Sometimes Heaven Is Overrated!
Challenges of the Gods proves a powerful
start to a captivating new series......
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Erik Henry Vick is an author who happens to be disabled by an autoimmune disease (also known as his Personal Monster™). He writes to hang on to the few remaining shreds of his sanity. His current favorite genres to write are dark fantasy and horror.
He lives in Western New York with his wife, Supergirl; their son; a Rottweiler named after a god of thunder; and two extremely psychotic cats. He fights his Personal Monster™ daily with humor, pain medicine, and funny T-shirts.
Erik has a B.A. in Psychology, an M.S.C.S., and a Ph.D. in Artificial Intelligence. He has worked as a criminal investigator for a state agency, a college professor, a C.T.O. for an international software company, and a video game developer.
Robert is a war hero on his way down. Addicted to cocaine, wallowing in guilt, he meets a beautiful woman with the quirky habit of telling everyone she’s the devil. Rick Bergen learns the true cost of revenge when he enters the world of the voodoo pantheon and meets the manifestation of vengeance.
Rena is kidnapped by polygamist extremists bent on creating an army for the apocalypse—by any means necessary.An ancient evil has returned to stalk the shores of Lake Seneca. A colonial New Yorker, with the help of an Onondowaga warrior, must confront beings that can’t be killed or reasoned with.
A man is trapped in Rochester, NY by a massive snowstorm, but if he doesn't make his appointment in Buffalo, his entire bloody itinerary will be in jeopardy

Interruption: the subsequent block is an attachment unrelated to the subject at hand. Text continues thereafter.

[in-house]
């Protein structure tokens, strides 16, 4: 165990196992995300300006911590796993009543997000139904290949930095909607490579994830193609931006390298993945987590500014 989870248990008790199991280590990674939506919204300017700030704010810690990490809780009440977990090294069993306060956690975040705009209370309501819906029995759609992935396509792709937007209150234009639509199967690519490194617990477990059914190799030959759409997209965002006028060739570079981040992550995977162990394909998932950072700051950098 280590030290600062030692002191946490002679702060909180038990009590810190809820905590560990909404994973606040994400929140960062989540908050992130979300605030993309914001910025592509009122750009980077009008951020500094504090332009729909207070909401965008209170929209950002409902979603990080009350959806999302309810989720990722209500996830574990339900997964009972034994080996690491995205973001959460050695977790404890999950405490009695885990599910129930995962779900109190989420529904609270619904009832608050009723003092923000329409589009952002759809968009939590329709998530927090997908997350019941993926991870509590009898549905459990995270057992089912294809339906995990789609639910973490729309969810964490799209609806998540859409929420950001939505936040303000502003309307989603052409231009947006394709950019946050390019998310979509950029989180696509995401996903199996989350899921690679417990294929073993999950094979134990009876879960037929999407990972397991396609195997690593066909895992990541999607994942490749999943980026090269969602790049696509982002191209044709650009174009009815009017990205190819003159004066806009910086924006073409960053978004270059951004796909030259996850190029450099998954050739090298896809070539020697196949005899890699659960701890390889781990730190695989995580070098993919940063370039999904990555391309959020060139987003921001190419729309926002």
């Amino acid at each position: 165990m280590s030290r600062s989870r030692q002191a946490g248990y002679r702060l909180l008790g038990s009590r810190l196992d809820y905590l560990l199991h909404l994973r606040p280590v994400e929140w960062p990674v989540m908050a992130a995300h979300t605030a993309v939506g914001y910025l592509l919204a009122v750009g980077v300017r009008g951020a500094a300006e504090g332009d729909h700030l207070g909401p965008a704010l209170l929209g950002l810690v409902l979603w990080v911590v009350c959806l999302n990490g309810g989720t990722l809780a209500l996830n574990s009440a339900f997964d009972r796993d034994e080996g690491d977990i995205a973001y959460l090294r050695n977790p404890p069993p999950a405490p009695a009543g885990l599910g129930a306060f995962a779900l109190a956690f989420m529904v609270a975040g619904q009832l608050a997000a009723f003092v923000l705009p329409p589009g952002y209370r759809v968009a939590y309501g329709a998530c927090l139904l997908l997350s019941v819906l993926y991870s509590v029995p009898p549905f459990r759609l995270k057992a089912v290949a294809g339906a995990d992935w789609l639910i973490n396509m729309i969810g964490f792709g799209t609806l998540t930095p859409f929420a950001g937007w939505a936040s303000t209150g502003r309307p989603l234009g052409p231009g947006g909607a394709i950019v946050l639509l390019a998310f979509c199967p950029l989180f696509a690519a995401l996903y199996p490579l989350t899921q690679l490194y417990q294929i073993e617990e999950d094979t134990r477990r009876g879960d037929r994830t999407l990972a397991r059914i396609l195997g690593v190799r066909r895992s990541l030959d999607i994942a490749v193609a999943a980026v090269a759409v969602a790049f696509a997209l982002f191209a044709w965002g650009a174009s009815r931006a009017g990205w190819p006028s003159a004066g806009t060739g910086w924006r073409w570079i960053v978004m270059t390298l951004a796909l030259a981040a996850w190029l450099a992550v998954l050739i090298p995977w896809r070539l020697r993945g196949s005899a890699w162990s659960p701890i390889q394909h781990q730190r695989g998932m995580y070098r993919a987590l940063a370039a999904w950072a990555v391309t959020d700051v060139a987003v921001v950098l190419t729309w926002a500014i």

Mind your step. Don’t attract these devils' attention.
Surreal and constantly surprising, Devils is clearly the work of a writer who knows what he’s doing with Vick taking us to the depths of devilish depravity and beyond. Delivering sharp, and above all compelling nuggets of short, but perfectly framed works of fiction these are stories to be read with the light on and will linger in your memory for days and weeks to come. Short story writing is an art that few authors master but here Vick turns brevity to his advantage with barb sharp stucco prose and deft characterization. It’s cutting and clever and he has clearly mastered the art of expanding on any given moment. It’s most evident in his opening story, The Devil, where we find ourselves staring into the eyes of the Devil along with his hapless protagonist and in Vengeance when Rick finds himself contemplating the cost of his revenge. All in all, there’s no wanton wittering with each story punching above its word count and each one beggaring reflection as we are left dwelling on the different manifestations of evil.
Powerful, clever and above all highly entertaining
Devils introduces an exciting new literary voice to a popular genre
and is recommended without reservation.